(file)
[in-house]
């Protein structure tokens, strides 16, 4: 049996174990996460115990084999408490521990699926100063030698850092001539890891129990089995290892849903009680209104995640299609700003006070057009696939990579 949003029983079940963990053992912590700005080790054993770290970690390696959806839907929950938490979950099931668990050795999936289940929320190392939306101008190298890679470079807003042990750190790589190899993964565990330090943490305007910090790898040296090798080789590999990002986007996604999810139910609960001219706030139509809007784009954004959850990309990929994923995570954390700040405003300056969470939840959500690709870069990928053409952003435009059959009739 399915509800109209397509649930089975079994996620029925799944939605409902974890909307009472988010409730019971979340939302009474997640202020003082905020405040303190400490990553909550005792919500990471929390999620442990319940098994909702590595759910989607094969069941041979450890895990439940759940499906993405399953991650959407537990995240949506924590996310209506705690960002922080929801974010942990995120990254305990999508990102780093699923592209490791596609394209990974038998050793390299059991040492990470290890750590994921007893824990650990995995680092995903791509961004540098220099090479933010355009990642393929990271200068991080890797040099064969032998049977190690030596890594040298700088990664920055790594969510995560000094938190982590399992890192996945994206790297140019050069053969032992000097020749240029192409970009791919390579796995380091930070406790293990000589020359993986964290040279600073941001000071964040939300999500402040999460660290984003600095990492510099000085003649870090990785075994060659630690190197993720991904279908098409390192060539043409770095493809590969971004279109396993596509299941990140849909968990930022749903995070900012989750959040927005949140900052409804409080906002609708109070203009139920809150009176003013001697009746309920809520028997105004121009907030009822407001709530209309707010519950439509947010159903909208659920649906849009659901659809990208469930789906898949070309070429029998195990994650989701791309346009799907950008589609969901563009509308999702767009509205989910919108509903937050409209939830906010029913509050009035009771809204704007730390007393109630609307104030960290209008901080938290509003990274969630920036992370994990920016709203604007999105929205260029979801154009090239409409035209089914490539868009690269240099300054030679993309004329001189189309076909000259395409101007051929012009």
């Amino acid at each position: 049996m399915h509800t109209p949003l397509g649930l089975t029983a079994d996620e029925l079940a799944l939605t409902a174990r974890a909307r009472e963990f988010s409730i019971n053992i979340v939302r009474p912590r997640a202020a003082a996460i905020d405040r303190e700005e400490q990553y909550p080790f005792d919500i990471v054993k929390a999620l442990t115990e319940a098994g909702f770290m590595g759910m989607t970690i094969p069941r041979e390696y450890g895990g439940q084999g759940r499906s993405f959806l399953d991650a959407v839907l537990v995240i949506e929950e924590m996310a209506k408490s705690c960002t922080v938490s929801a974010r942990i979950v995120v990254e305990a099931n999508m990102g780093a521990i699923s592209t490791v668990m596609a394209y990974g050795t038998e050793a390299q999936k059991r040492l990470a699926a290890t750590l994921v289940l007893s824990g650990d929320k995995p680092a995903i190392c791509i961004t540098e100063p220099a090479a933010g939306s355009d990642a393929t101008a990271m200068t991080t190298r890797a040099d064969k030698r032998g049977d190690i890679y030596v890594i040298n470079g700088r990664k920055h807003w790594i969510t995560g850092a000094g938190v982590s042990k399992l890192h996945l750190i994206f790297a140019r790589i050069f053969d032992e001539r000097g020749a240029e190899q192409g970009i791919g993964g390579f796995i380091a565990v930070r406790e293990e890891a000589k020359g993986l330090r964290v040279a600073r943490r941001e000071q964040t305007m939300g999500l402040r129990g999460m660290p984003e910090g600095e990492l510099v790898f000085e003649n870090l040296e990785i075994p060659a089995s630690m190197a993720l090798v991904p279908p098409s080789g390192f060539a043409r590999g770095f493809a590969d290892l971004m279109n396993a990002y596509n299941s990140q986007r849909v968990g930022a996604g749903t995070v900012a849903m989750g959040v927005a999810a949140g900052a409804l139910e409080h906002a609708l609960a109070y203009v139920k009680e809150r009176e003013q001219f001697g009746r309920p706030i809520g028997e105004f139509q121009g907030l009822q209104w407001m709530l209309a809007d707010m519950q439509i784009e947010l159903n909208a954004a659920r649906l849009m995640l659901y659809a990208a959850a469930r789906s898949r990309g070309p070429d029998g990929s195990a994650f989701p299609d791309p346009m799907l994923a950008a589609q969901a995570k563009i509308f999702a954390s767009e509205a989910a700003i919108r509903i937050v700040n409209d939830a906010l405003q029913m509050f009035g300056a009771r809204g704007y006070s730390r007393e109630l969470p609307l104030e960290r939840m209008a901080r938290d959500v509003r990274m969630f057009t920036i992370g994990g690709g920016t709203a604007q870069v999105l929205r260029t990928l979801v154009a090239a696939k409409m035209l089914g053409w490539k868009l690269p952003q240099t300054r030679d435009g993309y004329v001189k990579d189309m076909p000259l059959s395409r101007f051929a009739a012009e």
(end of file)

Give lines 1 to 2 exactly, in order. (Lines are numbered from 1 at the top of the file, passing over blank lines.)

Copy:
[in-house]
């Protein structure tokens, strides 16, 4: 049996174990996460115990084999408490521990699926100063030698850092001539890891129990089995290892849903009680209104995640299609700003006070057009696939990579 949003029983079940963990053992912590700005080790054993770290970690390696959806839907929950938490979950099931668990050795999936289940929320190392939306101008190298890679470079807003042990750190790589190899993964565990330090943490305007910090790898040296090798080789590999990002986007996604999810139910609960001219706030139509809007784009954004959850990309990929994923995570954390700040405003300056969470939840959500690709870069990928053409952003435009059959009739 399915509800109209397509649930089975079994996620029925799944939605409902974890909307009472988010409730019971979340939302009474997640202020003082905020405040303190400490990553909550005792919500990471929390999620442990319940098994909702590595759910989607094969069941041979450890895990439940759940499906993405399953991650959407537990995240949506924590996310209506705690960002922080929801974010942990995120990254305990999508990102780093699923592209490791596609394209990974038998050793390299059991040492990470290890750590994921007893824990650990995995680092995903791509961004540098220099090479933010355009990642393929990271200068991080890797040099064969032998049977190690030596890594040298700088990664920055790594969510995560000094938190982590399992890192996945994206790297140019050069053969032992000097020749240029192409970009791919390579796995380091930070406790293990000589020359993986964290040279600073941001000071964040939300999500402040999460660290984003600095990492510099000085003649870090990785075994060659630690190197993720991904279908098409390192060539043409770095493809590969971004279109396993596509299941990140849909968990930022749903995070900012989750959040927005949140900052409804409080906002609708109070203009139920809150009176003013001697009746309920809520028997105004121009907030009822407001709530209309707010519950439509947010159903909208659920649906849009659901659809990208469930789906898949070309070429029998195990994650989701791309346009799907950008589609969901563009509308999702767009509205989910919108509903937050409209939830906010029913509050009035009771809204704007730390007393109630609307104030960290209008901080938290509003990274969630920036992370994990920016709203604007999105929205260029979801154009090239409409035209089914490539868009690269240099300054030679993309004329001189189309076909000259395409101007051929012009």